Way Out

June 5, 2009

Michael Bilsborough’s (MFA 2006 Illustration as Visual Essay) drawings tend to go to extremes. Their physical size makes them hard to ignore—his smallest works are more than 3 feet across and 4 feet high, and the larger pieces can take up most of a gallery wall. And then there’s the content: Bilsborough draws human bodies in physical extremis, whether they’re pictured in orgiastic sexual tableaus or strewn about the floor of an Escher-like bathroom. Nothing is too much, and the artist seems to always be looking for more ways the body can connect to physical sensation.

Several of Bilsborough’s large-scale works are currently on view in “The Only Way Out is Through” at Invisible-Exports, 14A Orchard Street, through Sunday, June 21. Bilsborough spoke with the Briefs about the show and the relationship of sex to architecture.

Tell me about “The Only Way Out is Through”
It’s about sex, architecture and sensation. The whirling vortex or centrifuge compositions, translucent surfaces and overlapping sheets get me thinking in three dimensions, on the X, Y and Z axes. The spiral, chiral orgies are overdetermined and implausible, but the whirling is maybe a way to intimate the oblivion of a transcendent sexual experience.

Is there one particular thing you learned in the MFA program that continues to impact your work?
The most important part of my MFA program was the group show that Department Chair Marshall Arisman curated, “Under Construction: Works in Progress.” Getting to see one of my wall drawings in a nice gallery was revelatory, and a priceless head start in exhibiting work. The preparator told me, ‘This might be your only chance to show in a Chelsea gallery.’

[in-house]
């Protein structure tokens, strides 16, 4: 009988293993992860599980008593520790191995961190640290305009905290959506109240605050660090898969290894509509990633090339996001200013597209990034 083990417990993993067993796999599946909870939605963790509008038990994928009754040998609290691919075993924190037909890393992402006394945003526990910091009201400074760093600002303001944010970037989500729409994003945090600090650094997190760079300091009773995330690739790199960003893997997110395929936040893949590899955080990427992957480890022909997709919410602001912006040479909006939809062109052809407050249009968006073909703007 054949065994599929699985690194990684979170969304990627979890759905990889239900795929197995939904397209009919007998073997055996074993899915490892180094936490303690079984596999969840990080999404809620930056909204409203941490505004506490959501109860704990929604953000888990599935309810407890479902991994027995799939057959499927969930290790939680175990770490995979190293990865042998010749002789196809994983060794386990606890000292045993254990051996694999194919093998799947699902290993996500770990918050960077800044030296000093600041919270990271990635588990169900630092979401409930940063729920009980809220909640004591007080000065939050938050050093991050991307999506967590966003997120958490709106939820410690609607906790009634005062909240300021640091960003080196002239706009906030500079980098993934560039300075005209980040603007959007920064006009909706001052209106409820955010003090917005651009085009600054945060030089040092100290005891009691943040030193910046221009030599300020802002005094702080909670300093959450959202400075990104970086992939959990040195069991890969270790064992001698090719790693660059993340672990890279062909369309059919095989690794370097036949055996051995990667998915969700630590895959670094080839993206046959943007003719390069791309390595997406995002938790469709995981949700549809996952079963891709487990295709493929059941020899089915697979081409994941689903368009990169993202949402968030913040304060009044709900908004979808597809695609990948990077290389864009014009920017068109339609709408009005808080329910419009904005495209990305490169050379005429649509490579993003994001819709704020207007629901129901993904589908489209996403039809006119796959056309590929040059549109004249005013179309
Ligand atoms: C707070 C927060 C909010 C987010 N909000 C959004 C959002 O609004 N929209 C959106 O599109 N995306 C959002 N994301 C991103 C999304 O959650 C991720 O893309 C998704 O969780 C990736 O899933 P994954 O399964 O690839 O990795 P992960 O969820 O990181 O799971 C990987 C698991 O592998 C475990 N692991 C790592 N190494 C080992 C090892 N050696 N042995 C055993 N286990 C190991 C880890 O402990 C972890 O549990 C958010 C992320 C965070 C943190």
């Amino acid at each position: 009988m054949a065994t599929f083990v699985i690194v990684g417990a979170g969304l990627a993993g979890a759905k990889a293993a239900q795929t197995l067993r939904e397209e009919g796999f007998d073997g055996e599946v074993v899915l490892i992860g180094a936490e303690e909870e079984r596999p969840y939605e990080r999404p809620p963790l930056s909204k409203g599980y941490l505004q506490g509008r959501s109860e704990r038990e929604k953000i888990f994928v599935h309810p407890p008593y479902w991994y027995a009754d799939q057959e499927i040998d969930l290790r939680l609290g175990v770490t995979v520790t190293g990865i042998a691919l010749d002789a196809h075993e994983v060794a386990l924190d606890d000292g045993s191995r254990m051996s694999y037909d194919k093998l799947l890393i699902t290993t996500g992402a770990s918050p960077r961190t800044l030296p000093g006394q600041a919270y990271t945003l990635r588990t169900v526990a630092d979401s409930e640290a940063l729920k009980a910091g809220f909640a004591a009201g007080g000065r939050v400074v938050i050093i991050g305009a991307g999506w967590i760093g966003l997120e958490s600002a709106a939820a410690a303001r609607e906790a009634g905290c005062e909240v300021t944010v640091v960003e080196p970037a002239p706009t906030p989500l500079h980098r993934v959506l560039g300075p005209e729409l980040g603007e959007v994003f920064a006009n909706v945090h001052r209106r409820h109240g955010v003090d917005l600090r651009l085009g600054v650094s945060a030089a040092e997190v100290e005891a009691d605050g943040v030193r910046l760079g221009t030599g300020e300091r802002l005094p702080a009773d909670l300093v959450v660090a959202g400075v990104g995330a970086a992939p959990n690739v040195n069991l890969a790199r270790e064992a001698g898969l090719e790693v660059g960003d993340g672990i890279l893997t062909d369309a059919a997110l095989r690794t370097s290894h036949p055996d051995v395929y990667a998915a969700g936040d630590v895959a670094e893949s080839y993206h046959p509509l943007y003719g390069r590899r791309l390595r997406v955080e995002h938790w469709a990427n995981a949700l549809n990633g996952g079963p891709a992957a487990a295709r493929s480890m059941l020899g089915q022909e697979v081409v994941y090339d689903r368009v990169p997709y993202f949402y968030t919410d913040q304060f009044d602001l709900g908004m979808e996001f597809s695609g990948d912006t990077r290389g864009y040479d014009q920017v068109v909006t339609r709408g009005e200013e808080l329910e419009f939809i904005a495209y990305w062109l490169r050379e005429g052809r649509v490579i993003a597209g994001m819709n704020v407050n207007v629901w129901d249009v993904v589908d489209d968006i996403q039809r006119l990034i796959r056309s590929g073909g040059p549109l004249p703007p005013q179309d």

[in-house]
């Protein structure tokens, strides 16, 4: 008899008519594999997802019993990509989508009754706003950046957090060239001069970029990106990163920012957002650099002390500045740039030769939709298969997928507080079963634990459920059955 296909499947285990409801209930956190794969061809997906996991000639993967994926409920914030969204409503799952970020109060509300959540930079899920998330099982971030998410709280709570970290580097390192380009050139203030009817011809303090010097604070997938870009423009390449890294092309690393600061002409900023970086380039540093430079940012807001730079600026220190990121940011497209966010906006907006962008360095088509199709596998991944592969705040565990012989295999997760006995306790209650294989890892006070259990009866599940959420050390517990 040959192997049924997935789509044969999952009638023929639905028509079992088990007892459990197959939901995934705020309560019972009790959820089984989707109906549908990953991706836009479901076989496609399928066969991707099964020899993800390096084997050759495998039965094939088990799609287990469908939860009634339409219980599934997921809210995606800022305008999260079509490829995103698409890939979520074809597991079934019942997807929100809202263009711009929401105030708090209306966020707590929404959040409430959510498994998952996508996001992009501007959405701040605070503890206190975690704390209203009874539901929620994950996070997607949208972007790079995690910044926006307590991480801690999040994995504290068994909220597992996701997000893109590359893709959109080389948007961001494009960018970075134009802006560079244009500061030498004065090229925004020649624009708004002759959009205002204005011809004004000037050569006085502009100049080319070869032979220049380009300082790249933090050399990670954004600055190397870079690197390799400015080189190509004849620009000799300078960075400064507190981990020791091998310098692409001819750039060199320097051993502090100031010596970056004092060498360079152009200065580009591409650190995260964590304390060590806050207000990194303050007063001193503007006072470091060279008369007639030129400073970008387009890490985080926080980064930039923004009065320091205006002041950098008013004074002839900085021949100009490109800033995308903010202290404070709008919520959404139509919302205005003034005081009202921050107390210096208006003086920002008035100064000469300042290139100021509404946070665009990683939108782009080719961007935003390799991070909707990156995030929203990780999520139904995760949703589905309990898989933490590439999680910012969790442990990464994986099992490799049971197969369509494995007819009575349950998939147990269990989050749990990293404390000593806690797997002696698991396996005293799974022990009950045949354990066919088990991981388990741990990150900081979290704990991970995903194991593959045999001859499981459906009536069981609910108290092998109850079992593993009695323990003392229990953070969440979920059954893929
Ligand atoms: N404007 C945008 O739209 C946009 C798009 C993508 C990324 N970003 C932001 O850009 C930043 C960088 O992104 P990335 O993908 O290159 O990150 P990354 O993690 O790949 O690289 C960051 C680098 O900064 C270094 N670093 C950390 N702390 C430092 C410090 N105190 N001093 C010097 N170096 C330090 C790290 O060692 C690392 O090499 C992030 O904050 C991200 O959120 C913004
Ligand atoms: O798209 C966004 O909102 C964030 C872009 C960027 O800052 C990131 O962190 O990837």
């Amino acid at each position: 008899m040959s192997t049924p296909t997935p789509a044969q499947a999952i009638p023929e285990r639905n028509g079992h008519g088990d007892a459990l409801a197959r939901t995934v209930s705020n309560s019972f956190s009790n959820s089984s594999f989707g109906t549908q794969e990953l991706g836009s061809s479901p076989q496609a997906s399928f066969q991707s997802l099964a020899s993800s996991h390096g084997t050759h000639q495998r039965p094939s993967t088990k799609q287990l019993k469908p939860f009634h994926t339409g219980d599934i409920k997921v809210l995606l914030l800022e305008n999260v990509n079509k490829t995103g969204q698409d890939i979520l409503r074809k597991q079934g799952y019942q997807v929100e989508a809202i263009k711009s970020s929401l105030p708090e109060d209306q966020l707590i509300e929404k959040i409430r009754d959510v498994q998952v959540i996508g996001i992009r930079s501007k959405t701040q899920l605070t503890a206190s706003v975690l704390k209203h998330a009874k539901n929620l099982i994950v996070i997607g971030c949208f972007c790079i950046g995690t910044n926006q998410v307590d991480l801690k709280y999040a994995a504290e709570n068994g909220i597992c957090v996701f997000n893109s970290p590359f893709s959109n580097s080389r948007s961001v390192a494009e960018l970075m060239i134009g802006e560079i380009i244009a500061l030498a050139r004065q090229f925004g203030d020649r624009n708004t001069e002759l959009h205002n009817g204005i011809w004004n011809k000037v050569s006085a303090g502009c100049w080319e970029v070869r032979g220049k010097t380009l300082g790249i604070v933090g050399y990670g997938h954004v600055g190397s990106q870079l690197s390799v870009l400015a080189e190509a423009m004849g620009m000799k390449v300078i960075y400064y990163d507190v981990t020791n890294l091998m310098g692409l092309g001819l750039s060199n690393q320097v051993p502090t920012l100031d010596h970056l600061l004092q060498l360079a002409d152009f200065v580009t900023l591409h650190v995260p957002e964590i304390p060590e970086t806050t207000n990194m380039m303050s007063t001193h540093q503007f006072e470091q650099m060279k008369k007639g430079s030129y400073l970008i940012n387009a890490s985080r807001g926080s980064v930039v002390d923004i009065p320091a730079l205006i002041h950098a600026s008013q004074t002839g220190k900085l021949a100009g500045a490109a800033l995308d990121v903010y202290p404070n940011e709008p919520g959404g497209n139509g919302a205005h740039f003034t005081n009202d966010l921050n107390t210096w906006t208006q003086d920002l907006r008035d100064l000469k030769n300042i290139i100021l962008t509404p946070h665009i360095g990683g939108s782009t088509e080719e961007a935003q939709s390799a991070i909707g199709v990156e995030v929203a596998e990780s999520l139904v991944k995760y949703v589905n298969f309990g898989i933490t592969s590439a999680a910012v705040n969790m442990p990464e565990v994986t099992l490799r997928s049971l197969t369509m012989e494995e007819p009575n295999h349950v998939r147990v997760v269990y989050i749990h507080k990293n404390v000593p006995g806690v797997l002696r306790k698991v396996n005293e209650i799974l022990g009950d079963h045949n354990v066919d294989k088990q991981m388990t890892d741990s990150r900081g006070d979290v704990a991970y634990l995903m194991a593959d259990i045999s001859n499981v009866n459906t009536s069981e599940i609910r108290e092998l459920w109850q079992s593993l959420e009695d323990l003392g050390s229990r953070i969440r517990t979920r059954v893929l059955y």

What has evolved in your work in the 3 years since you graduated?
I feel more adventurous with materials and less timid about the sexual content. ‘Let’s just try it’ is what I often think while drawing; that’s actually the title of an older drawing. Compared to earlier work, what I depict is more explicit and what I formulate is more abstract. Of course, the sex I draw is vanilla compared to what you can find elsewhere in the world: take Robert Mapplethorpe, Japanese hentai, Dennis Cooper or two minutes of adult Web sites. Still, many viewers still seem surprised at what I select. At the show, I overheard an older guy looking at a drawing who gasped, ‘I’ve never tried THAT!’

What are you working on next?
I’m catching up on my Netflix. I’ve had Mannequin on my desk for months; assembling the show kept me too busy for movies.

Images: Michael Bilsborough, (top) Himmelblau, 2009; (bottom) Leaning on a Ghost, 2009.

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